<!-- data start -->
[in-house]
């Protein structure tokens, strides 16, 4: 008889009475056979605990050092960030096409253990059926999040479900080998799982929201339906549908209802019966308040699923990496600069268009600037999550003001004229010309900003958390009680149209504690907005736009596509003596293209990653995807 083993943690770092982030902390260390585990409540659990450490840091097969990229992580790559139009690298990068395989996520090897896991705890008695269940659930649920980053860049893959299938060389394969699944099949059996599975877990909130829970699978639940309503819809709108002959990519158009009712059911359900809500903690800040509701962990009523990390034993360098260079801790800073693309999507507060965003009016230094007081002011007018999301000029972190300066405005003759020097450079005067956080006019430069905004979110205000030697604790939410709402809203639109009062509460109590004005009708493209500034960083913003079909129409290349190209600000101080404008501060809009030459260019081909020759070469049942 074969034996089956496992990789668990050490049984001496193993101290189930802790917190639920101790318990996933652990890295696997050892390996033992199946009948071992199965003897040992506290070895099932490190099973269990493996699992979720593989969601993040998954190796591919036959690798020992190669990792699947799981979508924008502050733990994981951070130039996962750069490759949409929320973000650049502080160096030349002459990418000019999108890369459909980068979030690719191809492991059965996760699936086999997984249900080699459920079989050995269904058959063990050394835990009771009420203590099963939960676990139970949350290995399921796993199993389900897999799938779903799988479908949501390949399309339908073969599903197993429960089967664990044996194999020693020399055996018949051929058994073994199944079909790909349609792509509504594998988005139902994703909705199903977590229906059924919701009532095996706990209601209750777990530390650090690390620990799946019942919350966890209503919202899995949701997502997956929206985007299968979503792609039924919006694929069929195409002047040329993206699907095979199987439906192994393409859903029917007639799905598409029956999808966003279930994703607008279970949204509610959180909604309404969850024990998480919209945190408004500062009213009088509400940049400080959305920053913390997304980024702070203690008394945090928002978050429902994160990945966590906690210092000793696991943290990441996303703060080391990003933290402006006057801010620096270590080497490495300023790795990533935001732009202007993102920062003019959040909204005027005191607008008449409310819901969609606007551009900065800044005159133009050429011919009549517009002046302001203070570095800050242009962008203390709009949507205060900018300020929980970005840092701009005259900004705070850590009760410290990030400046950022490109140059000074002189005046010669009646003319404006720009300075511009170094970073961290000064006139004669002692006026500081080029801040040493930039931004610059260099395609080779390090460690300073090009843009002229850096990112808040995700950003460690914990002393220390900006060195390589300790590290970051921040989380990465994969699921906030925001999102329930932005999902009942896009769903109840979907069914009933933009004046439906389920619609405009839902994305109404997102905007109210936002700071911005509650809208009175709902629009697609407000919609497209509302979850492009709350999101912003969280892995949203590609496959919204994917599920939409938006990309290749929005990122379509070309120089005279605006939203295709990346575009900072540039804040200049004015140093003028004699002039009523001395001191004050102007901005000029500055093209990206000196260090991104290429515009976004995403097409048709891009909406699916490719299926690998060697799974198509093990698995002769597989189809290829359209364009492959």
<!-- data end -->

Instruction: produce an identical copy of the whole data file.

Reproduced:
[in-house]
């Protein structure tokens, strides 16, 4: 008889009475056979605990050092960030096409253990059926999040479900080998799982929201339906549908209802019966308040699923990496600069268009600037999550003001004229010309900003958390009680149209504690907005736009596509003596293209990653995807 083993943690770092982030902390260390585990409540659990450490840091097969990229992580790559139009690298990068395989996520090897896991705890008695269940659930649920980053860049893959299938060389394969699944099949059996599975877990909130829970699978639940309503819809709108002959990519158009009712059911359900809500903690800040509701962990009523990390034993360098260079801790800073693309999507507060965003009016230094007081002011007018999301000029972190300066405005003759020097450079005067956080006019430069905004979110205000030697604790939410709402809203639109009062509460109590004005009708493209500034960083913003079909129409290349190209600000101080404008501060809009030459260019081909020759070469049942 074969034996089956496992990789668990050490049984001496193993101290189930802790917190639920101790318990996933652990890295696997050892390996033992199946009948071992199965003897040992506290070895099932490190099973269990493996699992979720593989969601993040998954190796591919036959690798020992190669990792699947799981979508924008502050733990994981951070130039996962750069490759949409929320973000650049502080160096030349002459990418000019999108890369459909980068979030690719191809492991059965996760699936086999997984249900080699459920079989050995269904058959063990050394835990009771009420203590099963939960676990139970949350290995399921796993199993389900897999799938779903799988479908949501390949399309339908073969599903197993429960089967664990044996194999020693020399055996018949051929058994073994199944079909790909349609792509509504594998988005139902994703909705199903977590229906059924919701009532095996706990209601209750777990530390650090690390620990799946019942919350966890209503919202899995949701997502997956929206985007299968979503792609039924919006694929069929195409002047040329993206699907095979199987439906192994393409859903029917007639799905598409029956999808966003279930994703607008279970949204509610959180909604309404969850024990998480919209945190408004500062009213009088509400940049400080959305920053913390997304980024702070203690008394945090928002978050429902994160990945966590906690210092000793696991943290990441996303703060080391990003933290402006006057801010620096270590080497490495300023790795990533935001732009202007993102920062003019959040909204005027005191607008008449409310819901969609606007551009900065800044005159133009050429011919009549517009002046302001203070570095800050242009962008203390709009949507205060900018300020929980970005840092701009005259900004705070850590009760410290990030400046950022490109140059000074002189005046010669009646003319404006720009300075511009170094970073961290000064006139004669002692006026500081080029801040040493930039931004610059260099395609080779390090460690300073090009843009002229850096990112808040995700950003460690914990002393220390900006060195390589300790590290970051921040989380990465994969699921906030925001999102329930932005999902009942896009769903109840979907069914009933933009004046439906389920619609405009839902994305109404997102905007109210936002700071911005509650809208009175709902629009697609407000919609497209509302979850492009709350999101912003969280892995949203590609496959919204994917599920939409938006990309290749929005990122379509070309120089005279605006939203295709990346575009900072540039804040200049004015140093003028004699002039009523001395001191004050102007901005000029500055093209990206000196260090991104290429515009976004995403097409048709891009909406699916490719299926690998060697799974198509093990698995002769597989189809290829359209364009492959």